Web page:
Alfalfa Sprouts – Grow in Your Kitchen

Alfalfa has been grown for many civilizations for over five thousand years. Alfalfa was planted in hot, dry regions of Mesopotamia before recorded history. Alfalfa is grown throughout the world under extremely diverse climatic conditions. Alfalfa seeds are in the legume family. The name "alfalfa" means "father of all foods." The saponins in alfalfa sprouts may help to reduce cholesterol. They contain significant dietary sources of phytoestrogens connected with prevention of menopausal symptoms, osteoporosis, cancer and heart disease. Alfalfa sprouts are full of nutrition. Research shows that sprouts are loaded with antioxidants, and are full of protein, chlorophyll, vitamins and amino acids. Sprouts contain enzymes which digest themselves. They add enzymes that heal the body, aid in digestion and are affordable. Enzymes are considered the key to longevity and are abundant in sprouts. Sprouts have the largest relative content of nutrients per unit of intake of any food known. More nutrients reach the cells with less food. Research has shown sprouts to have high levels of disease preventing phytochemicals. They contribute to better health by prevention to treatment in life threatening diseases.

Sprouts are widely recognized by those who are nutrition conscious and health care professionals as a wonder food. Home sprouting can supply delicious fresh food without the environmental toxins. They require no soil, only water. Sprouts are usually added to other foods. They are completely natural and known for their powerful nutritional and healing properties. Sprouts continue to grow even after you have ate them. Alfalfa is the most famous sprout in the United States. It has a mild flavor, an abundant amount of nutrition, and easy to grow.

Alfalfa sprouts are low in calories, about 10 calories per cup. Other nutritional information include: vitamins A, B, C, E, and K. Alfalfa sprouts contain more vitamin C than oranges. They also have calcium, iron, magnesium, phosphorus, potassium, zinc, carotene, chlorophyll, amino acids, and protein – 35%.

Sprouting Instructions: Yields approximately 2 cups of sprouts. Add 2 tablespoons of seeds to a mason jar with strainer lid. Rinse thoroughly with 60-70 degree water. First day, fill half way with water overnight to soak. Set out of direct sunlight and at room temperature, 70 degrees is optimal. The kitchen counter is fine. Rinse and drain twice a day. At the end of day 5 or the start of day 6 your sprouts will be ready to eat. Refrigerate your sprouts 8-12 hours after the final rinse and drain. Enjoy your sprouts in salads, sandwiches, soups, juices, omelets, slices, pizza, stir fry, casserole, scrambled eggs, wraps, dips, spreads, side dishes or as a topping to any dish.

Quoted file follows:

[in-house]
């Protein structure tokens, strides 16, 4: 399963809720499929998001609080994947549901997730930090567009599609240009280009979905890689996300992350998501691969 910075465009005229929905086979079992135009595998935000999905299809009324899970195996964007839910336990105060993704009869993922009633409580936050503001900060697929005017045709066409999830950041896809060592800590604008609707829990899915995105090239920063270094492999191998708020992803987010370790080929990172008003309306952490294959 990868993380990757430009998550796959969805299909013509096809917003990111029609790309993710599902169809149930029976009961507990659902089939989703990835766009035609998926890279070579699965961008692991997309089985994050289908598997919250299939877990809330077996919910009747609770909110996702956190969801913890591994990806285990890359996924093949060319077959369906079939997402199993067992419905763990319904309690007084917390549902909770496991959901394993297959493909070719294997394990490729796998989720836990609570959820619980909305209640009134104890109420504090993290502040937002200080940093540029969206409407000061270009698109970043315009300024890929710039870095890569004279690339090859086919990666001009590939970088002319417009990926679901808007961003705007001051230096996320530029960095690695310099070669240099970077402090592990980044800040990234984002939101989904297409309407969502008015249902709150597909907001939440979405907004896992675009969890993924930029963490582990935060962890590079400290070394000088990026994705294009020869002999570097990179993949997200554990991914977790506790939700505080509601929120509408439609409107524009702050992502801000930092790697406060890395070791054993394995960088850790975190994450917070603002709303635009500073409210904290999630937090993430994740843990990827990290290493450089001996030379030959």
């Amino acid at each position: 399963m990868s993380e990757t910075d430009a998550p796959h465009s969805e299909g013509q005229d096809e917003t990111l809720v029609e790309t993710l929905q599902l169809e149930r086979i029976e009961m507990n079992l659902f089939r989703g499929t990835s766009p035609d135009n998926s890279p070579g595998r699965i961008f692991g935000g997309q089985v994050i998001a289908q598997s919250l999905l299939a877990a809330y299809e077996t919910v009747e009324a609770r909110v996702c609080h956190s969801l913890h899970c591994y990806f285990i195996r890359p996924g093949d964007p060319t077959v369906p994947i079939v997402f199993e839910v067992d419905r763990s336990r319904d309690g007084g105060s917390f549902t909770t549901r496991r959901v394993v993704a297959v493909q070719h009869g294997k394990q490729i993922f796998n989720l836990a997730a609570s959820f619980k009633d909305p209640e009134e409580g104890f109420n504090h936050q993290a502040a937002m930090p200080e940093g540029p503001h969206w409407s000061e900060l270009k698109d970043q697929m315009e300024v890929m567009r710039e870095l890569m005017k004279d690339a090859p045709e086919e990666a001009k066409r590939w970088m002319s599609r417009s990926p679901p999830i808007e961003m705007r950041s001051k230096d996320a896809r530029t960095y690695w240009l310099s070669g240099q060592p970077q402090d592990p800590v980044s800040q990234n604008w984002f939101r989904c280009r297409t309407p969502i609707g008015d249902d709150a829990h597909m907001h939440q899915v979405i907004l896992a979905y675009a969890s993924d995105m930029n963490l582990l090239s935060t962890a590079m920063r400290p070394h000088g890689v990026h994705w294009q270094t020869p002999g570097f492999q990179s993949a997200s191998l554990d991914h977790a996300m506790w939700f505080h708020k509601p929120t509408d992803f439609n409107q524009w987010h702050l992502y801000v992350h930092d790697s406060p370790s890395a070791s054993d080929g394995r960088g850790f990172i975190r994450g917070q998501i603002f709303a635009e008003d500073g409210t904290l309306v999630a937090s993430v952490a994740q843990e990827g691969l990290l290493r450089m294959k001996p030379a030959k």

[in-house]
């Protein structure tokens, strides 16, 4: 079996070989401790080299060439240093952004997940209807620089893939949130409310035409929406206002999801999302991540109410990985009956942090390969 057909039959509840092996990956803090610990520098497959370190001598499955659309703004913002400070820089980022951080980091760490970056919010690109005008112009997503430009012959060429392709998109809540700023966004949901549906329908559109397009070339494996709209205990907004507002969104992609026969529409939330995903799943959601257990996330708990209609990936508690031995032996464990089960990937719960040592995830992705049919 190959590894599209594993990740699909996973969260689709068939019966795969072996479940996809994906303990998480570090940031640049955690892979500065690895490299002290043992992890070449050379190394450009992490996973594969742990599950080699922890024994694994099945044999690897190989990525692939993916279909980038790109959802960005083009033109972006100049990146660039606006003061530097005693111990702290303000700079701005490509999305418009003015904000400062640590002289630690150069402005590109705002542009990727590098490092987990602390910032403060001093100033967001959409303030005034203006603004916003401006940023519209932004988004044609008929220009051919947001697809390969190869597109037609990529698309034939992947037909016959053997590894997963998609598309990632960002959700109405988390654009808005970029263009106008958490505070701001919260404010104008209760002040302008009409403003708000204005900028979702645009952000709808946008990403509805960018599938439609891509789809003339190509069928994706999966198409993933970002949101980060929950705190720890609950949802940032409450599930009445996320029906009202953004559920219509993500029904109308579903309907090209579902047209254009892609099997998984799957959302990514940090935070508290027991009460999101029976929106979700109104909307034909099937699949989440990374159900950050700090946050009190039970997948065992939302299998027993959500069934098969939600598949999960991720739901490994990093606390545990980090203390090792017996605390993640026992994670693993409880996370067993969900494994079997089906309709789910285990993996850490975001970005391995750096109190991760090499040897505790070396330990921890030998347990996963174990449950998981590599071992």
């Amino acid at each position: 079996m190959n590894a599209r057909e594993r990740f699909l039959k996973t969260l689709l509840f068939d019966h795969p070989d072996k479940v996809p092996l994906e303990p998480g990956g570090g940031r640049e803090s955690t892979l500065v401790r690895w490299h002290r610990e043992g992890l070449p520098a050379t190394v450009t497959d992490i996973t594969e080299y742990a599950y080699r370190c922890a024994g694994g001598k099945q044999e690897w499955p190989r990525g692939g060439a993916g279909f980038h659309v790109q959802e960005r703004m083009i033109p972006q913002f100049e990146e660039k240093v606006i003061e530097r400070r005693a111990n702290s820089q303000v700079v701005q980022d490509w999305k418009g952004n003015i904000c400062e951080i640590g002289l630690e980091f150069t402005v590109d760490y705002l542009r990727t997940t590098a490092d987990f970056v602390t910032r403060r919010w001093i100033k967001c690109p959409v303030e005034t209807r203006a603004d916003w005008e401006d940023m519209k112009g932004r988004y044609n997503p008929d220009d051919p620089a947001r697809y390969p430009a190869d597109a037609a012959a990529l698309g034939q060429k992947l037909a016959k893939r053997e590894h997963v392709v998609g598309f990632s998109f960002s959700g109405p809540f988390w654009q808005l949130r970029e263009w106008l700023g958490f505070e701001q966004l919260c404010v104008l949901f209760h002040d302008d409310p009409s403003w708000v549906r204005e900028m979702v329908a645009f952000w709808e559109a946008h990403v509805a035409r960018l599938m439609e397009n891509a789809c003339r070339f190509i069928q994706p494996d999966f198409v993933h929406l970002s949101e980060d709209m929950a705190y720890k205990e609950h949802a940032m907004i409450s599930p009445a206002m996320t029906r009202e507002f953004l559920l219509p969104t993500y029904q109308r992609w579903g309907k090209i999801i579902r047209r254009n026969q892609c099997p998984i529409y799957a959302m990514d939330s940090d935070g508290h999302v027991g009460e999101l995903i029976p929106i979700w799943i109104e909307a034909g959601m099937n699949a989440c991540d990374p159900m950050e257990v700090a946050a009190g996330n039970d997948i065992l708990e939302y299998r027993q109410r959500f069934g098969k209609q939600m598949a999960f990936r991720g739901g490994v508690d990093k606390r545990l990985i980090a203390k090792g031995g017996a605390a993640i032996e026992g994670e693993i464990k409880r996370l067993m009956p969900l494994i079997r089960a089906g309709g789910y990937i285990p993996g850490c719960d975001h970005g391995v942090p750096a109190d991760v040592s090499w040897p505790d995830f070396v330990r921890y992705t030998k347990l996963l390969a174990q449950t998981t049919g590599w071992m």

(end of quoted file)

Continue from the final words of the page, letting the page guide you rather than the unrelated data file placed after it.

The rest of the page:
Seed to sprout: 5 to 6 days, yield: 7 to 1, Sprout shelf life: 2 to 6 weeks,
Sprout seed shelf life at 70 degrees: 3 to 4 years. …

Raised Bed Gardening A Gardening Idea For This Weekend

Raised Bed Gardening What do you mean by raised beds ? A raised bed is a framed planting area which the soil exists above the surrounding ground level. The bed size is anything that enables you to work on without stepping directly onto the bed of soil itself. Why have raised bed gardens ? There are many reasons people decide to make use of raised bed gardens. For example: raised bed gardening gives you much better soil conditions. Pests are far easier to control. If the raised bed is at least 2 feet or 60cm high then you will have a better back with far less bending to dig or harvest crops. And finally you will conserve water as more water reaches the plant roots meaning you use less. Every time you walk up and down a non raised bed garden you typically compress the soil.

Occasionally the earth becomes hard and compacted creating various problems for plant roots, drainage problems and of course future digging difficulties. How do I make a raised bed garden? You can make frames out of old railway sleepers for that chunky look or old floorboard planks. However it is better to use pressure treated timber. As this will last longer and there will be less danger of damage to the crops from using preserving treatments like creosote. Mark out where you would like to place these raised beds by using flour, sand or even lay out a hosepipe. Then knock in some short stakes of 12 inches or 30cms at each corner. Tie string between the stakes to work out your levels.

Then fix the frame to the stakes. Remove any vegetation by digging it out or using sheets of old cardboard. The cardboard can be left in place for a few months and then removed or if it is thin enough it can be left there as it will eventually rot away. The frame can now be filled with soil up to the level edge of the frame.Try not to make the bed more than 4ft or just over a meter in width. Or if you do then you must have a plank of wood to stand on that is long enough to rest on the edges of the frame. You can have the length any with the only limitation being the length of the garden or plot. For low growing crops it is best to have the beds in a north south orientation as this way the plants will get maximum light exposure on both sides of the bed. Taller crops such as runner beans would be better in an east west configuration with ground level crops on the south side.Here is a project for you this weekend. The simple guide to creating a raised bed garden .